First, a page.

A new study in rats suggests that high-fat, high-calorie foods affect the brain in much the same way as cocaine and heroin. When rats consume these foods in great enough quantities, it leads to compulsive eating habits that resemble drug addiction, the study found.

This comes off the back of research that show some foods can actually GET RID OF BELLY FAT – www.healthambition.com/foods-get-rid-belly-fat/

Doing drugs such as cocaine and eating too much junk food both gradually overload the so-called pleasure centers in the brain, according to Paul J. Kenny, Ph.D., an associate professor of molecular therapeutics at the Scripps Research Institute, in Jupiter, Florida. Eventually the pleasure centers “crash,” and achieving the same pleasure–or even just feeling normal–requires increasing amounts of the drug or food, says Kenny, the lead author of the study.

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“People know intuitively that there’s more to [overeating] than just willpower,” he says. “There’s a system in the brain that’s been turned on or over-activated, and that’s driving [overeating] at some subconscious level.”

In the study, published in the journal Nature Neuroscience, Kenny and his co-author studied three groups of lab rats for 40 days. One of the groups was fed regular rat food. A second was fed bacon, sausage, cheesecake, frosting, and other fattening, high-calorie foods–but only for one hour each day. The third group was allowed to pig out on the unhealthy foods for up to 23 hours a day.

Not surprisingly, the rats that gorged themselves on the human food quickly became obese. But their brains also changed. By monitoring implanted brain electrodes, the researchers found that the rats in the third group gradually developed a tolerance to the pleasure the food gave them and had to eat more to experience a high.

They began to eat compulsively, to the point where they continued to do so in the face of pain. When the researchers applied an electric shock to the rats’ feet in the presence of the food, the rats in the first two groups were frightened away from eating. But the obese rats were not. “Their attention was solely focused on consuming food,” says Kenny.

In previous studies, rats have exhibited similar brain changes when given unlimited access to cocaine or heroin. And rats have similarly ignored punishment to continue consuming cocaine, the researchers note.

The fact that junk food could provoke this response isn’t entirely surprising, says Dr.Gene-Jack Wang, M.D., the chair of the medical department at the U.S. Department of Energy’s Brookhaven National Laboratory, in Upton, New York.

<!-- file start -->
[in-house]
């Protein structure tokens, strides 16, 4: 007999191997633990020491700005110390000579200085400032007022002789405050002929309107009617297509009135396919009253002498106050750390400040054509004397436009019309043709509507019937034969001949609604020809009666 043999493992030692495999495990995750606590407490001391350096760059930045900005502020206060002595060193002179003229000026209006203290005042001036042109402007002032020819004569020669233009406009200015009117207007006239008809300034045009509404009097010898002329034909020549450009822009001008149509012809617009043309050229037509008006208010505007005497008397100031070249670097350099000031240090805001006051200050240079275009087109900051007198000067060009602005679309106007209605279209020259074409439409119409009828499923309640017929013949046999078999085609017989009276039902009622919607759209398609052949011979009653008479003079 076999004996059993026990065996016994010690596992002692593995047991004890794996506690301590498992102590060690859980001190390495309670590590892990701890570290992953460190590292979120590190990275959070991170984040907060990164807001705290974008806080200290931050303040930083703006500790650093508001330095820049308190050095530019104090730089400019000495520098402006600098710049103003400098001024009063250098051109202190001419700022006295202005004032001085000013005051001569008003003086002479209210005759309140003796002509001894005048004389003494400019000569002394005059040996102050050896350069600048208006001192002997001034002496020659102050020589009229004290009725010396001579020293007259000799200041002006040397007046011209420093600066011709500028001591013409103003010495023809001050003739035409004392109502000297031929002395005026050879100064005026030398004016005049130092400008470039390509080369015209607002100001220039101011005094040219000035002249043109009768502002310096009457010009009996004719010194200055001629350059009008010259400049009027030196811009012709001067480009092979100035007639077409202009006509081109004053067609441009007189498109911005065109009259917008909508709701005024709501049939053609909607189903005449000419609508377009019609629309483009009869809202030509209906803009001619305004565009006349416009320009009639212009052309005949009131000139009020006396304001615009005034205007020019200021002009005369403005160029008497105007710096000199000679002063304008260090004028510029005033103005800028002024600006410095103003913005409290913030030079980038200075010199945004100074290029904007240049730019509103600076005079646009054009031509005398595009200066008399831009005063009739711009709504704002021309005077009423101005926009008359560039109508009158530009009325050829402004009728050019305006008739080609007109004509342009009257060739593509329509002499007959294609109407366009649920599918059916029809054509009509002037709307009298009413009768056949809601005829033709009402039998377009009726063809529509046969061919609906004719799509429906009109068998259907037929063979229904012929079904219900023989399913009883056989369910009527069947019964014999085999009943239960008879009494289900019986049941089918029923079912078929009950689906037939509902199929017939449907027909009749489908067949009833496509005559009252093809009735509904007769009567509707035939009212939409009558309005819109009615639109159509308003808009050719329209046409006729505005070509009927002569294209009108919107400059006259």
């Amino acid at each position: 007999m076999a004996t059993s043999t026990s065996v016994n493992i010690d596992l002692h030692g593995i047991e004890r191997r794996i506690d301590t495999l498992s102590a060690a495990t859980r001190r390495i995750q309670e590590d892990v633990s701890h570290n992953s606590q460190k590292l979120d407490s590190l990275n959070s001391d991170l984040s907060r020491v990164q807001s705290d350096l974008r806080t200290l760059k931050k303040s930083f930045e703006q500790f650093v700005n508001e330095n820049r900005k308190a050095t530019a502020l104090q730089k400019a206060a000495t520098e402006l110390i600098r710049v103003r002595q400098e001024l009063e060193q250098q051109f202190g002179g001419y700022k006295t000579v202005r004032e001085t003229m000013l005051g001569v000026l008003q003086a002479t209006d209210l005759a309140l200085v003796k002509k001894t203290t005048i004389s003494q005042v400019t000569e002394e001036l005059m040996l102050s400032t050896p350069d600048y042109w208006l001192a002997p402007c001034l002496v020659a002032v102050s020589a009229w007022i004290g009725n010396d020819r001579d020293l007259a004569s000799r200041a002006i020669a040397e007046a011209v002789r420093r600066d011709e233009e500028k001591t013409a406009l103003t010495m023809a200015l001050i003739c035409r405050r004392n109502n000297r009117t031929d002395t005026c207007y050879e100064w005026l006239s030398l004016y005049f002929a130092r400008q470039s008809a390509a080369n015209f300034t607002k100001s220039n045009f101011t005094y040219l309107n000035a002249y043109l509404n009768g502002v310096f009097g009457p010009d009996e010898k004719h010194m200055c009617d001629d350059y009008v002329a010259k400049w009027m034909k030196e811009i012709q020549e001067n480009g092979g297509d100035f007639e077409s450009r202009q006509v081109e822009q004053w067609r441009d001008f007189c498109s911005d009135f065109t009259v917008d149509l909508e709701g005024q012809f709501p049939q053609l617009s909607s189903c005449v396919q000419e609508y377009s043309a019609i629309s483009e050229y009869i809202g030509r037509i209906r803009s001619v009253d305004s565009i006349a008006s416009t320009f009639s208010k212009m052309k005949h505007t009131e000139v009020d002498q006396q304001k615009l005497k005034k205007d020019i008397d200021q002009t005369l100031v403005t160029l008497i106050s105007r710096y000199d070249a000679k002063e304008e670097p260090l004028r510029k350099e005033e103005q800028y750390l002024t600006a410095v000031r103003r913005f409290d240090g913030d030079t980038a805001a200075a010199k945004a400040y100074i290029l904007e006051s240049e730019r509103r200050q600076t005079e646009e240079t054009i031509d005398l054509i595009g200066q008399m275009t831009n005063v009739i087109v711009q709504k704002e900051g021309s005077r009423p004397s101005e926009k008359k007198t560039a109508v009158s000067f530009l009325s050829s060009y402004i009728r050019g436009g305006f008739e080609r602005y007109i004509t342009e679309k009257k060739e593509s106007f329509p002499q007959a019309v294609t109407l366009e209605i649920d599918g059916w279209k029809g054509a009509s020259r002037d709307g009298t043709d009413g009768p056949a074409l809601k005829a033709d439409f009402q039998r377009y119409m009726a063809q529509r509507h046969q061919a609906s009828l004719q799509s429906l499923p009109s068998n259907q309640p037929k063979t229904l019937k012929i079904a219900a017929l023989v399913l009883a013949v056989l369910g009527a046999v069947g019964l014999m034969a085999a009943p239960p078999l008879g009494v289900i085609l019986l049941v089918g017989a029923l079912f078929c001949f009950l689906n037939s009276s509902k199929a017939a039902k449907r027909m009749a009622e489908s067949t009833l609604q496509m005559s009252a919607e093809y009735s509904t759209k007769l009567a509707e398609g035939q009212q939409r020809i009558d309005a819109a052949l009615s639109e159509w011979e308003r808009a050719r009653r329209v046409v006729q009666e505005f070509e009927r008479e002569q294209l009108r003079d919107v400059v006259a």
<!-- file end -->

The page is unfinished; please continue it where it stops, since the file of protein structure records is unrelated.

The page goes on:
“We make our food very similar to cocaine now,” he says.

Coca leaves have been used since ancient times, he points out, but people learned to purify or alter cocaine to deliver it more efficiently to their brains (by injecting or smoking it, for instance). This made the drug more addictive.

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According to Wang, food has evolved in a similar way. “We purify our food,” he says. “Our ancestors ate whole grains, but we’re eating white bread. American Indians ate corn; we eat corn syrup.”

The ingredients in purified modern food cause people to “eat unconsciously and unnecessarily,” and will also prompt an animal to “eat like a drug abuser [uses drugs],” says Wang.

The neurotransmitter dopamine appears to be responsible for the behavior of the overeating rats, according to the study. Dopamine is involved in the brain’s pleasure (or reward) centers, and it also plays a role in reinforcing behavior. “It tells the brain something has happened and you should learn from what just happened,” says Kenny.

Overeating caused the levels of a certain dopamine receptor in the brains of the obese rats to drop, the study found. In humans, low levels of the same receptors have been associated with drug addiction and obesity, and may be genetic, Kenny says.

However, that doesn’t mean that everyone born with lower dopamine receptor levels is destined to become an addict or to overeat. As Wang points out, environmental factors, and not just genes, are involved in both behaviors.

Wang also cautions that applying the results of animal studies to humans can be tricky. For instance, he says, in studies of weight-loss drugs, rats have lost as much as 30 percent of their weight, but humans on the same drug have lost less than 5 percent of their weight. “You can’t mimic completely human behavior, but [animal studies] can give you a clue about what can happen in humans,” Wang says.

Although he acknowledges that his research may not directly translate to humans, Kenny says the findings shed light on the brain mechanisms that drive overeating and could even lead to new treatments for obesity.

“If we could develop therapeutics for drug addiction, those same drugs may be good for obesity as well,” he says.

Research – Positive Health Wellness – www.positivehealthwellness.com/diet-nutrition/10-bad-foods-actually-good/